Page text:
• Gyros, döner kebab and shawarma are essentially the same dish.
  • Baklava, originally from Turkey, is a dessert made of filo pastry, syrup and nuts; pistachios and walnuts are the most common, though some regional variants may use hazelnuts and/or almonds as well. Its popularity has spread far beyond Turkey, and it is common throughout the Arab countries, the Balkans, Greece, Iran, the Caucasus and Central Asia. However, Gaziantep baklava from Turkey is particularly famous, due to the quality of the locally-grown pistachios.
  • Tabbouleh is a salad from the Levant consisting of finely chopped parsley, tomato, bulgur, onion, olive oil, lemon juice and salt
  • Gözleme is a savory turnover from Turkey which is stuffed with ground meats, vegetables, herbs and/or cheeses
  • Harees is a porridge of cracked wheat, meat and butter, and is commonly eaten in the Gulf states
  • Masgouf is carp that is seasoned and grilled over an open flame and covered by a large flatbread when served to keep the fish warm. Regarded as the national dish of Iraq, it is also eaten in the eastern parts of Syria and Turkey bordering Iraq.
  • Balaleet is a breakfast dish incorporating sweet and savory elements popular in the Gulf region. It consists of vermicelli mixed with sugar, cardamom, rose water and saffron, topped with an omelet and often served with sauteed onions.
  • Knafeh (called künefe in Turkish) is a dessert made of sweet cheese, syrup and either semolina or kataifi that is most popular in the Levant, Egypt and Hatay region of Turkey.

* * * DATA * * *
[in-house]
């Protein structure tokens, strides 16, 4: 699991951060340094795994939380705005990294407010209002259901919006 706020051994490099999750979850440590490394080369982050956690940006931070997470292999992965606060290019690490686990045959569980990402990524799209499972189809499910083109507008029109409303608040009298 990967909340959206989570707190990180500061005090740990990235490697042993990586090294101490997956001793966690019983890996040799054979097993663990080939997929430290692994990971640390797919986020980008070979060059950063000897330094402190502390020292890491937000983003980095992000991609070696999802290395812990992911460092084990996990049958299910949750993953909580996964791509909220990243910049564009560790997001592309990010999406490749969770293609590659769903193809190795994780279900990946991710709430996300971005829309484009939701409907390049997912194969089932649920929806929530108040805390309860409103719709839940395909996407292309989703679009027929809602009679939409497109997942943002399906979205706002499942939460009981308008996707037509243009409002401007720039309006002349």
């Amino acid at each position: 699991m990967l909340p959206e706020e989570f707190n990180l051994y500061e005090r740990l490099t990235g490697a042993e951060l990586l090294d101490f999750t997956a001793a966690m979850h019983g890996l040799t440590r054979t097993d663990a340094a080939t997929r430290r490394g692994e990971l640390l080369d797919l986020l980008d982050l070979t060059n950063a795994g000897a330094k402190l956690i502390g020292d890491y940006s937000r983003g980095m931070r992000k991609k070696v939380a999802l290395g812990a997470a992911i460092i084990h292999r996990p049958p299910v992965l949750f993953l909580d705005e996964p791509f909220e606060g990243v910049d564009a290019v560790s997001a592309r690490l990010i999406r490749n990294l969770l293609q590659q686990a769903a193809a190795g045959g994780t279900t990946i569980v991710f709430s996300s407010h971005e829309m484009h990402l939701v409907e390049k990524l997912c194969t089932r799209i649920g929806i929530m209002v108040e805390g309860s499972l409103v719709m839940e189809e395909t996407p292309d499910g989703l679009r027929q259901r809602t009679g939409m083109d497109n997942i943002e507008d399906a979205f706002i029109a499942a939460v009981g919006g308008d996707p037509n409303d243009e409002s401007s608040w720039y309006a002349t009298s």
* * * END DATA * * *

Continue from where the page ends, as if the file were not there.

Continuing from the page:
Rice dishes


Various forms of rice with meat and spices, similar to Indian biryani, are the staples of many Middle Eastern cuisines.

  • Kabsa was originally from Saudi Arabia, and is also eaten in the other countries of the Arabian peninsula. Known as machboos in the smaller Gulf states of Kuwait, Bahrain, Qatar, the United Arab Emirates and Oman.
  • Mandi is a Yemeni rice dish from the Hadhramaut region.
  • Mansaf is a staple Jordanian and Palestinian dish made with lamb, rice and jameed, a fermented dried yogurt.


Turkish coffee being poured from a copper cezve. Unlike regular coffee Turkish coffee is unfiltered, but surprisingly smooth due to the fine grinding of the coffee beans.

Coffee originated in Ethiopia, and reached the West through the Ottoman Empire. Together with tea, it is ubiquitous. Generally speaking, tea is more popular in Iran, while coffee is more popular in the Arab countries.

While alcoholic beverages are taboo in Islam, alcohol is available in more liberal Muslim cities and countries such as Abu Dhabi, Dubai, Doha and Turkey, though in some cases you may need documentation to prove that you are a non-Muslim. Even in countries where alcohol is sold, binge-drinking and drunkenness are frowned on. Judaism and (most varieties of) Christianity are fine with alcohol, however, and use wine sacramentally. Even in some majority Muslim countries, alcohol production and consumption by and for religious minorities is tolerated. That said, Jews are only allowed to drink kosher wine, one of the requirements being that it was made by a Jew.

The Alevi branch of Shia Islam, whose followers are a prominent minority in Central and Eastern Turkey, does not prohibit the consumption of alcohol.

Israel, Lebanon and the Caucasus have traditions of wine-making dating back to ancient times.

The restrictions on alcohol and the warm climate make soft drinks and juices popular. A halal restaurant in the Middle East can have a juice list as extensive as a European restaurant's wine list.

Salep is a winter beverage made from the flour of tubers of the orchid genus Orchis. Like tea and coffee, hot milk and sugar are usually added.

See also